In this FT Adviser article, co-authors Colette Dunn and Chris Lewis offer perspective on a retirement framework that matches a retiree’s income needs to specific levels of risk. Here is an excerpt:

Using a bucket approach to discuss expected spending requirements throughout retirement can make it easier for individuals to understand their needs, their varying attitudes toward risk, and the necessary trade-offs. This approach can also be used by advisers to build a bespoke portfolio solution for a client…

The bucketing approach can be thought of as a ‘bottom up’ approach to determining the retirement solution, which is intuitive and easy to explain to clients. In addition, sophisticated modelling tools are available which an adviser can use to validate and/or fine-tune the overall asset allocation within and between buckets – that is, taking a ‘top down’ or diversified portfolio level approach.

Benefits of the framework
The framework can be used by advisers as part of the retirement planning process, and can be tailored to individual circumstances, taking into account both financial and emotional needs. It meets the three previously identified benefits, namely:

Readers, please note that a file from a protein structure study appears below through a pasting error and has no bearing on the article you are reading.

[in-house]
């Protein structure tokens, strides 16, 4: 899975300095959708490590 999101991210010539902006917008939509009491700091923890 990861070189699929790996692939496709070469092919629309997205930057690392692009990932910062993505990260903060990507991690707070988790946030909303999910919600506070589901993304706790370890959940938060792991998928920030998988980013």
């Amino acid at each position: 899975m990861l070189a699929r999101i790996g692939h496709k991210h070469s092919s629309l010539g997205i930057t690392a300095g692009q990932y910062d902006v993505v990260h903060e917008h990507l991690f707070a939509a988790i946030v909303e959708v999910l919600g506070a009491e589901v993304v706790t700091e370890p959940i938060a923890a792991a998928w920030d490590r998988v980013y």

• Simplifying a complex retirement into a structured approach,

• Ensuring that an appropriate level of risk is taken for each prioritised retirement need, and that the overall level of risk for the portfolio is appropriate for the individual, and

• By segmenting into buckets, and thereby providing a higher level of certainty in the short to medium term, it provides individuals with peace of mind and helps to avoid the potential for overreaction to market shocks.

Google+ Hangout: What is InvestMap™?

Milliman’s retirement glide path technology, InvestMap™, enables plan sponsors to deploy an age- and risk-based asset allocation strategy for the core funds held within a defined contribution (DC) plan. By creating a custom target date glide path overlay, plan sponsors and participants are able to personalize their investment approaches while taking advantage of automated account management features.

In this Google+ Hangout, Jinnie Olson discusses InvestMap with Brittney Hagenbart.

To learn more about InvestMap read Jinnie’s blog “What is InvestMap?

Milliman infographic: The boomerang generation’s retirement planning

The Millennial generation has gotten a bad rap concerning their retirement planning habits—or lack thereof. Fortunately, there are several steps Millennials can take to secure a better retirement. The infographic below features 12 tips Millennials should consider when developing their retirement strategies. The tips are taken from Jinnie Olson’s article Retirement planning: 12 practical tips for Millennials. The infographic also highlights some of the generation’s retirement planning behaviors.

Millennials boomerang infographic_Milliman Inc_09-29-14